'Death of Me' Is a Waste of Time for the Audience, But a Nice Paid Vacation for the Cast and Crew | MovieBabble October 6, 2020 - 7:22 pm

[…] in the horror genre; Candyman, the promising new entry of the Candyman franchise, which similar to Halloween (2018), will be a direct sequel to the original and ignore the rest; and we shouldn’t forget […]

Top 10 Best Masks in Movie History | MovieBabble September 23, 2020 - 3:22 pm

[…] Halloween is one of the best examples of low-budget filmmaking, where many of the constraints actually made the film better in the end. (They also contributed to some hilarious on-set stories, such as the crew having only one bag of leaves for the entire production to create a fall atmosphere.) The best of which is the use of a spare William Shatner mask from Star Trek, removing all identifying features from it to create the most distinctive horror character ever. […]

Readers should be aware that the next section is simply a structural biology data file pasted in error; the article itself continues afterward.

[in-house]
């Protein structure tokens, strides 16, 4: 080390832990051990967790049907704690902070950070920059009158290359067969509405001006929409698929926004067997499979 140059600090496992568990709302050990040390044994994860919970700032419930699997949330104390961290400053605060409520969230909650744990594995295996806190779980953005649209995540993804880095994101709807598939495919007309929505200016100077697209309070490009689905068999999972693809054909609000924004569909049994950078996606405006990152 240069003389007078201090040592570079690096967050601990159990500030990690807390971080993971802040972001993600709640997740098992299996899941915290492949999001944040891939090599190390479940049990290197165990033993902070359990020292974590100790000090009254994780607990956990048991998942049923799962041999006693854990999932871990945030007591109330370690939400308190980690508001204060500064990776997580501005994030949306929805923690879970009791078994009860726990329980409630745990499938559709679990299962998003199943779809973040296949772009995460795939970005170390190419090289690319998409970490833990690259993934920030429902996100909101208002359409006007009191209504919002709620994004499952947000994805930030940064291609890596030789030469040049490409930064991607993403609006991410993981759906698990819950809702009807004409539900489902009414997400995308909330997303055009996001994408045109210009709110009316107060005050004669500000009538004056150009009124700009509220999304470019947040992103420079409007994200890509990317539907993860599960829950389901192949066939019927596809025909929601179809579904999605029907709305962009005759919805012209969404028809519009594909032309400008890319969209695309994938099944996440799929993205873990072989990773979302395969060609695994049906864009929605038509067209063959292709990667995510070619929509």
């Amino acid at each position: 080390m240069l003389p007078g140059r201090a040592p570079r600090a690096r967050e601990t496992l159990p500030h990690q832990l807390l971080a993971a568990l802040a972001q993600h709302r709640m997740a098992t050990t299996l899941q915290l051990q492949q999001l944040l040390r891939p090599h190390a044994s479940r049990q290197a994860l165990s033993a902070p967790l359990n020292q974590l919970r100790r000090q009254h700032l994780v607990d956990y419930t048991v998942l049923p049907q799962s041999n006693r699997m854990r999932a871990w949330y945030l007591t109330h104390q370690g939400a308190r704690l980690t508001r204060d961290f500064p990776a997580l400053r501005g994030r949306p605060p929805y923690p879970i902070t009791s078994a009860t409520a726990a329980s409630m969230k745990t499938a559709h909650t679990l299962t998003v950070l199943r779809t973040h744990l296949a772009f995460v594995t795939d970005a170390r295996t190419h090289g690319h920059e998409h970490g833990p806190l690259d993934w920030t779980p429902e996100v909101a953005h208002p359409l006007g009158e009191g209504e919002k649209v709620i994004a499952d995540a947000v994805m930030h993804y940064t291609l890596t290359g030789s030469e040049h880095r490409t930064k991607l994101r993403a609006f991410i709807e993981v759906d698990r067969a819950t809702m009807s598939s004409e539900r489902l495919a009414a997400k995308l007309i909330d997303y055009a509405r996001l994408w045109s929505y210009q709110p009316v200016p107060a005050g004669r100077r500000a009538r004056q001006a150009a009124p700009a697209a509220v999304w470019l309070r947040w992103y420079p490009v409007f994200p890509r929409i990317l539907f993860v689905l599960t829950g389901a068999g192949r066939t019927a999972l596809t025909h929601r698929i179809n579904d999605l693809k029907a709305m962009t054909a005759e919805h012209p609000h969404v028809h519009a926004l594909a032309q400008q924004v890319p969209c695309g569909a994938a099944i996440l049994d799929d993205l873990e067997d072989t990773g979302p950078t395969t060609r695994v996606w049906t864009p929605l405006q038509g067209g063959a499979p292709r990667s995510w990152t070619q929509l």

Sartaj Govind Singh October 30, 2018 - 1:23 pm

This is an excellent review that greatly points out some of the virtues of the film.

I think Halloween (2018) occupies a strange middle ground between the sense of mystery that permeated Carpenter’s film, and the streak of sadism that defined many of its imitators.

You can find out more in my review below:

If you find the piece to your liking, then please comment and follow.

Nick Kush October 24, 2018 - 9:27 am

Join the MovieBabble staff:

Like MovieBabble on Facebook:

Follow MovieBabble on Instagram:

Follow MovieBabble on Twitter:


Leave a Comment Below!

This site uses Akismet to reduce spam. Learn how your comment data is processed.